RISING insecurity in Nigeria’s South-East region has led to the deaths of more than 1,700 people between January 2021 and June 2023, The ICIR analysis from two data agencies has shown.
By calculation, there are 913 days between January 2021 and June 2023. If the total number of deaths is divided by each day, at least two persons are killed daily in the region.
According to the data, the deaths occur from protests, armed clashes, abductions, mob violence, secessionist groups, riots, electoral violence, and other conflicts.
The affected states are Abia, Anambra, Ebonyi, Enugu and Imo.
The ICIR analysed data from the Nigeria Security Tracker (NST) and the Armed Conflict Location and Event Data Project (ACLED), two data agencies that collate data on insecurity crises in Nigeria.
These two agencies gather their data by surveying Nigerian and international media reports.
According to NST data, between January 2021 and June 2023, 1,844 people were killed in the region. Breaking it down, in 2021, a total of 951 people were killed in 227 incidents that occurred in the region.
In the following year, 627 people were reported killed in 223 incidents; between January and June 2023, 266 died in 92 incidents.
Meanwhile, ACLED data analysed by The ICIR showed a total of 1,761 killed between January 2021 and May 2023.
The data showed that 758 and 779 were killed in 2021 and 2022, respectively. Meanwhile, between January and May 18, 2023, 224 people have been killed in various incidents.
Further analysis of both data by The ICIR revealed that Anambra state had the highest death rate recorded. It was followed by Imo and Ebonyi states, while Abia state reported the lowest death rate.
Further findings showed that Abia state has the lowest incidents reported despite being the hometown of leaders for proscribed groups.
Lingering attacks in the region
Agitation by the Igbo ethnic group to become an independent state (Republic of Biafra) separated from Nigeria started as far back as 1967 or even earlier. The declaration resulted in a prolonged civil war that claimed hundreds of lives.
Between 1967 and 1999, Nigeria experienced several military interregnums, but this did not stop the southeastern nationalism movement from gaining political and social relevance from the people up until the emergence of secessionist groups, including the Indigenous People of Biafra founded by Nnamdi Kanu in 2012.
IPOB has played a major role in the calls for Igbo secession from Nigeria, including engaging in actions considered by the Federal Government as treasonable, culminating in its proscription by the former President Muhammadu Buhari’s government in 2017.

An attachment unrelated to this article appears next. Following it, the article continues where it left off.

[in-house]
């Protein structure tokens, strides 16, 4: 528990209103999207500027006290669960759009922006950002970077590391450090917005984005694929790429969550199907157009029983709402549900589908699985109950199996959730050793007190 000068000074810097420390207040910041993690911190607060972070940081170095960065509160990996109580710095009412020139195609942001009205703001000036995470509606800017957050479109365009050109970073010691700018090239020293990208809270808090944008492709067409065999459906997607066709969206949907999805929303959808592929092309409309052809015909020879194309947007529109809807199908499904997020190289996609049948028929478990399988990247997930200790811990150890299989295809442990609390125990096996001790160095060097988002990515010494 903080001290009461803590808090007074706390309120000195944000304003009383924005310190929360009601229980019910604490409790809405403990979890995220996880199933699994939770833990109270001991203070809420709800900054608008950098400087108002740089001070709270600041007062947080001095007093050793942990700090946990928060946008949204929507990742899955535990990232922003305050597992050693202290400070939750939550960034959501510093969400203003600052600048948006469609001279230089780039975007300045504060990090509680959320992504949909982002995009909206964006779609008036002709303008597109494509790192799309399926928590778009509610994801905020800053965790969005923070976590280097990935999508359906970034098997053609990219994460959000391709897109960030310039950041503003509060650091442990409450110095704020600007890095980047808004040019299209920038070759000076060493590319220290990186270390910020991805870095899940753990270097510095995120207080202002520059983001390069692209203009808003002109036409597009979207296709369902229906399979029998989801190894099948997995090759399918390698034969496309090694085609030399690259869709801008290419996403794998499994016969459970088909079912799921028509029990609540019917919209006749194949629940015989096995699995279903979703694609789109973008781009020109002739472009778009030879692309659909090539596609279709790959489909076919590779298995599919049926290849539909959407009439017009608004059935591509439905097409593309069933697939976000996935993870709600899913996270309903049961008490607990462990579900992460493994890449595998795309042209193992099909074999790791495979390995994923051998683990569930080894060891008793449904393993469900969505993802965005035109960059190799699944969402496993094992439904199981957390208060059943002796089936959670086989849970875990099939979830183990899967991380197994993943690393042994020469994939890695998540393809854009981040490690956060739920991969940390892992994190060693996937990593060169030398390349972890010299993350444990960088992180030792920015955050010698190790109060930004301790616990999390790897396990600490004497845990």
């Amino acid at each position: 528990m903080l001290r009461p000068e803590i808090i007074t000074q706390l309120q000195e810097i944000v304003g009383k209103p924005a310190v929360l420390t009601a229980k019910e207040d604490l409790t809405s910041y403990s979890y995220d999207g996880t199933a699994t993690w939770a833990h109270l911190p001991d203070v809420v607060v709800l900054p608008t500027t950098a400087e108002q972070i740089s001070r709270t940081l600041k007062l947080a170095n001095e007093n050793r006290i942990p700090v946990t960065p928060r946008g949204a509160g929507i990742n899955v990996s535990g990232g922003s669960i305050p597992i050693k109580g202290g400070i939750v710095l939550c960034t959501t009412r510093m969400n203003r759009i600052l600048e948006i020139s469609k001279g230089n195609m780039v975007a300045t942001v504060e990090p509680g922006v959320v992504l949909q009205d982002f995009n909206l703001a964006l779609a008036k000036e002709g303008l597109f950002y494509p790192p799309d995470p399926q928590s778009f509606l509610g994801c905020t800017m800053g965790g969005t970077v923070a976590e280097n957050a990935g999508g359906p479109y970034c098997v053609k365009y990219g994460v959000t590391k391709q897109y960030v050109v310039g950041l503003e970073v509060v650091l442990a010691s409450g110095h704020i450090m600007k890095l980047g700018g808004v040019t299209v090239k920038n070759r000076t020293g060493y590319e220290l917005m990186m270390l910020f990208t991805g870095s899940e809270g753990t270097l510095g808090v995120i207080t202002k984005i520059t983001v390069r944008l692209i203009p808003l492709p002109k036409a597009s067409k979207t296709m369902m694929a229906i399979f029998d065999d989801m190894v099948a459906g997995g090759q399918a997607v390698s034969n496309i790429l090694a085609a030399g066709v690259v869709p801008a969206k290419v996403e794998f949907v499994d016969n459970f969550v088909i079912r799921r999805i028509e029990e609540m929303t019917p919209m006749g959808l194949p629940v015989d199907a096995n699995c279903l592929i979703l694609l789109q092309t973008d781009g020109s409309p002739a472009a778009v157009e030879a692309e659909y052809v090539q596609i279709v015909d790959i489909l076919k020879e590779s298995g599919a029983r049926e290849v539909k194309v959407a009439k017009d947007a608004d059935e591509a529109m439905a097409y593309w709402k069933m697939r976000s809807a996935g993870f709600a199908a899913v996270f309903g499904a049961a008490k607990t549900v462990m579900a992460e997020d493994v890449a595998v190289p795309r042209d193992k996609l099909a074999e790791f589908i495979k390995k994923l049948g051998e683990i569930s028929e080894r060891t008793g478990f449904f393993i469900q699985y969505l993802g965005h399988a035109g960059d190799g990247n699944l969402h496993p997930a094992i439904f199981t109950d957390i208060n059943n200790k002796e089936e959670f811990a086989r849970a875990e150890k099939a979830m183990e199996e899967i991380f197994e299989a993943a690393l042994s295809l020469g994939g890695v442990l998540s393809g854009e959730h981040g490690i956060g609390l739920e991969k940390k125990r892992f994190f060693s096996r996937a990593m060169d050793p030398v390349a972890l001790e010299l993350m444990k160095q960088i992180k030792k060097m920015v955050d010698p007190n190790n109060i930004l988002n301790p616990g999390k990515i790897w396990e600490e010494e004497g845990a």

Despite the proscription, IPOB has remained undeterred, with its major action being the enforcement of the Monday sit-at-home directive.
A recent ranking by the Global Terrorism Index listed the group among the 20 deadliest terror groups in the world.
The group communicates with its members, both in the diaspora, via social media and other platforms. It also holds protests and lockdowns, some of which develop into riots and clashes with security operatives or counter-groups.
When Kanu was arrested in August 2021, the group, in solidarity, locked down the southeast region and continued a mandatory Monday sit-at-home order that suspended every economic activity in the affected state.
A two-part investigation by The ICIR (here and here) captured the implications of the sit-at-home order on businesses in the five states. There, however, have been efforts by the state governors to end the sit-at-home order, but this has not yielded much results.
The ICIR has also reported recent developments on residents protesting against the order and the security checks on transporters within the region. Some deaths captured in the data analyzed by The ICIR resulted from clashes by secessionist groups in the region.
‘A sad national reality’
A professor of political science at the University of Nigeria, Nsukka, Freedom Onuoha, told The ICIR that the conflict experiences within the region are not unconnected to failed policies from the government alongside militarized responses, which led to the emergence of separatist groups.
Onuoha said, “The case of the Southeast is a reflection of this sad national reality, but it is more a product of the way the past administration of Muhammadu Buhari deliberately or inadvertently mismanaged separatist agitation in the Southeast.
“The result was the rise and reign of roving armed criminal groups described as unknown gunmen. This group of criminal marauders are majorly behind the killings in the Southeast. Unmasking their true identity, whether state or non-state sponsored, is key to addressing bloodletting in the region.”
However, the professor noted that the emergence of a new administration at the federal and state levels opens a great prospect for resolving the crisis if strategic dialogue is made that would promote the interest of residents and agitators within the region.
“The administration of President Bola Ahmed Tinubu can leverage his political position to extract a negotiated settlement of the trial of Nnamdi Kanu in furtherance of national unity and cohesion while the state governors can close their ranks to effectively reign in the agitators towards the restoration of peace and economic vitality in the region,” he said.